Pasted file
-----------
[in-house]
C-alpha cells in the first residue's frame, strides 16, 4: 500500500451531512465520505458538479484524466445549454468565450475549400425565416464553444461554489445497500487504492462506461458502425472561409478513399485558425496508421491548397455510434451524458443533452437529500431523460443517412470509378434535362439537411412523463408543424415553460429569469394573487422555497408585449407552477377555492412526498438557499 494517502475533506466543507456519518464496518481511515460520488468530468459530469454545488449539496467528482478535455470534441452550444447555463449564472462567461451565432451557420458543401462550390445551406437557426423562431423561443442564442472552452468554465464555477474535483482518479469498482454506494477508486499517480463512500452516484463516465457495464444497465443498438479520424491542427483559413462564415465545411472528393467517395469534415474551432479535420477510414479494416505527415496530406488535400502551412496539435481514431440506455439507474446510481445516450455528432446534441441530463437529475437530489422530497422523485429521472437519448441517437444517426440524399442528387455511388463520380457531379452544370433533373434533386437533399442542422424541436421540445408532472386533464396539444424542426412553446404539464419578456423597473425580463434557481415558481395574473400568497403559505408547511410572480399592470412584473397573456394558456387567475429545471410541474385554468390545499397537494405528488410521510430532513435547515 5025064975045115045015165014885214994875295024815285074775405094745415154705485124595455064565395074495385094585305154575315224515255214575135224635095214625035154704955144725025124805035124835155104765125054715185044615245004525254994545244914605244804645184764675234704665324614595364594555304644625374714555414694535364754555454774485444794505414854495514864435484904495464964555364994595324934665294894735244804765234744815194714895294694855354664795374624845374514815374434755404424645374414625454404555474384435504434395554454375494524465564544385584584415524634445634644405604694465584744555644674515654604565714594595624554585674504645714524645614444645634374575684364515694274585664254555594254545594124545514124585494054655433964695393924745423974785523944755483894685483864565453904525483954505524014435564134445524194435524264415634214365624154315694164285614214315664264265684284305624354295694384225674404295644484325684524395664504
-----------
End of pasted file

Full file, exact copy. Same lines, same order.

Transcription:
[in-house]
C-alpha cells in the first residue's frame, strides 16, 4: 500500500451531512465520505458538479484524466445549454468565450475549400425565416464553444461554489445497500487504492462506461458502425472561409478513399485558425496508421491548397455510434451524458443533452437529500431523460443517412470509378434535362439537411412523463408543424415553460429569469394573487422555497408585449407552477377555492412526498438557499 494517502475533506466543507456519518464496518481511515460520488468530468459530469454545488449539496467528482478535455470534441452550444447555463449564472462567461451565432451557420458543401462550390445551406437557426423562431423561443442564442472552452468554465464555477474535483482518479469498482454506494477508486499517480463512500452516484463516465457495464444497465443498438479520424491542427483559413462564415465545411472528393467517395469534415474551432479535420477510414479494416505527415496530406488535400502551412496539435481514431440506455439507474446510481445516450455528432446534441441530463437529475437530489422530497422523485429521472437519448441517437444517426440524399442528387455511388463520380457531379452544370433533373434533386437533399442542422424541436421540445408532472386533464396539444424542426412553446404539464419578456423597473425580463434557481415558481395574473400568497403559505408547511410572480399592470412584473397573456394558456387567475429545471410541474385554468390545499397537494405528488410521510430532513435547515 5025064975045115045015165014885214994875295024815285074775405094745415154705485124595455064565395074495385094585305154575315224515255214575135224635095214625035154704955144725025124805035124835155104765125054715185044615245004525254994545244914605244804645184764675234704665324614595364594555304644625374714555414694535364754555454774485444794505414854495514864435484904495464964555364994595324934665294894735244804765234744815194714895294694855354664795374624845374514815374434755404424645374414625454404555474384435504434395554454375494524465564544385584584415524634445634644405604694465584744555644674515654604565714594595624554585674504645714524645614444645634374575684364515694274585664254555594254545594124545514124585494054655433964695393924745423974785523944755483894685483864565453904525483954505524014435564134445524194435524264415634214365624154315694164285614214315664264265684284305624354295694384225674404295644484325684524395664504